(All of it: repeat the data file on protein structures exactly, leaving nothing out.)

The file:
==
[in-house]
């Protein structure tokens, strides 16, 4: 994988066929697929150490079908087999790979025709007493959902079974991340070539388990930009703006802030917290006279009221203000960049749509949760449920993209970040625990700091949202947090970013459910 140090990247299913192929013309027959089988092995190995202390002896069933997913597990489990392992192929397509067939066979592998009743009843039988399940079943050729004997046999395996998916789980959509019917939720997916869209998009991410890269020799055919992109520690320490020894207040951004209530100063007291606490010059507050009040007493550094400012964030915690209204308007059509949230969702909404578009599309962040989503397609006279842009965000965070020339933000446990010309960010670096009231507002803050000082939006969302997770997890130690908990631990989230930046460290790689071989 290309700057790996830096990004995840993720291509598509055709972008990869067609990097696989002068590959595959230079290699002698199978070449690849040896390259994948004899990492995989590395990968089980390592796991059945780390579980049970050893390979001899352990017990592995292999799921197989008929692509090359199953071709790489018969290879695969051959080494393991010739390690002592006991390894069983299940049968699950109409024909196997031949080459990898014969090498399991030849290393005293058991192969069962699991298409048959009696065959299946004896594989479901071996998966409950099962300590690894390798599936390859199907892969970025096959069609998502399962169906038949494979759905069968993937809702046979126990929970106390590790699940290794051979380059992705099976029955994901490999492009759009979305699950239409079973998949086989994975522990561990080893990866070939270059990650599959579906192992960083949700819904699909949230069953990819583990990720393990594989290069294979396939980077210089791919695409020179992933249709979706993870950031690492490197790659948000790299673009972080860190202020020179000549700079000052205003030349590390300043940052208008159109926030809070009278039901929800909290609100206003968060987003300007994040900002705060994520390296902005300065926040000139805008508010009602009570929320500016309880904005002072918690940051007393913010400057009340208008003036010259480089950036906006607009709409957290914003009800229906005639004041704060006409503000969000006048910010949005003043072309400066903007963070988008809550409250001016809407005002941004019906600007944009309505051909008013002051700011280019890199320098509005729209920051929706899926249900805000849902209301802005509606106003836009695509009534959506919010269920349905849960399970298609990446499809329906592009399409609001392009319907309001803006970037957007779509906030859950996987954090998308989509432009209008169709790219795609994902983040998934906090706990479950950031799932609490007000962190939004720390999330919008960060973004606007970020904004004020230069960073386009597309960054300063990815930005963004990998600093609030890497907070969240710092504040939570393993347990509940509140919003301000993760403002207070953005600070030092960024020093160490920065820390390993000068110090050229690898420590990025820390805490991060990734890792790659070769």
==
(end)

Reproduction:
[in-house]
């Protein structure tokens, strides 16, 4: 994988066929697929150490079908087999790979025709007493959902079974991340070539388990930009703006802030917290006279009221203000960049749509949760449920993209970040625990700091949202947090970013459910 140090990247299913192929013309027959089988092995190995202390002896069933997913597990489990392992192929397509067939066979592998009743009843039988399940079943050729004997046999395996998916789980959509019917939720997916869209998009991410890269020799055919992109520690320490020894207040951004209530100063007291606490010059507050009040007493550094400012964030915690209204308007059509949230969702909404578009599309962040989503397609006279842009965000965070020339933000446990010309960010670096009231507002803050000082939006969302997770997890130690908990631990989230930046460290790689071989 290309700057790996830096990004995840993720291509598509055709972008990869067609990097696989002068590959595959230079290699002698199978070449690849040896390259994948004899990492995989590395990968089980390592796991059945780390579980049970050893390979001899352990017990592995292999799921197989008929692509090359199953071709790489018969290879695969051959080494393991010739390690002592006991390894069983299940049968699950109409024909196997031949080459990898014969090498399991030849290393005293058991192969069962699991298409048959009696065959299946004896594989479901071996998966409950099962300590690894390798599936390859199907892969970025096959069609998502399962169906038949494979759905069968993937809702046979126990929970106390590790699940290794051979380059992705099976029955994901490999492009759009979305699950239409079973998949086989994975522990561990080893990866070939270059990650599959579906192992960083949700819904699909949230069953990819583990990720393990594989290069294979396939980077210089791919695409020179992933249709979706993870950031690492490197790659948000790299673009972080860190202020020179000549700079000052205003030349590390300043940052208008159109926030809070009278039901929800909290609100206003968060987003300007994040900002705060994520390296902005300065926040000139805008508010009602009570929320500016309880904005002072918690940051007393913010400057009340208008003036010259480089950036906006607009709409957290914003009800229906005639004041704060006409503000969000006048910010949005003043072309400066903007963070988008809550409250001016809407005002941004019906600007944009309505051909008013002051700011280019890199320098509005729209920051929706899926249900805000849902209301802005509606106003836009695509009534959506919010269920349905849960399970298609990446499809329906592009399409609001392009319907309001803006970037957007779509906030859950996987954090998308989509432009209008169709790219795609994902983040998934906090706990479950950031799932609490007000962190939004720390999330919008960060973004606007970020904004004020230069960073386009597309960054300063990815930005963004990998600093609030890497907070969240710092504040939570393993347990509940509140919003301000993760403002207070953005600070030092960024020093160490920065820390390993000068110090050229690898420590990025820390805490991060990734890792790659070769």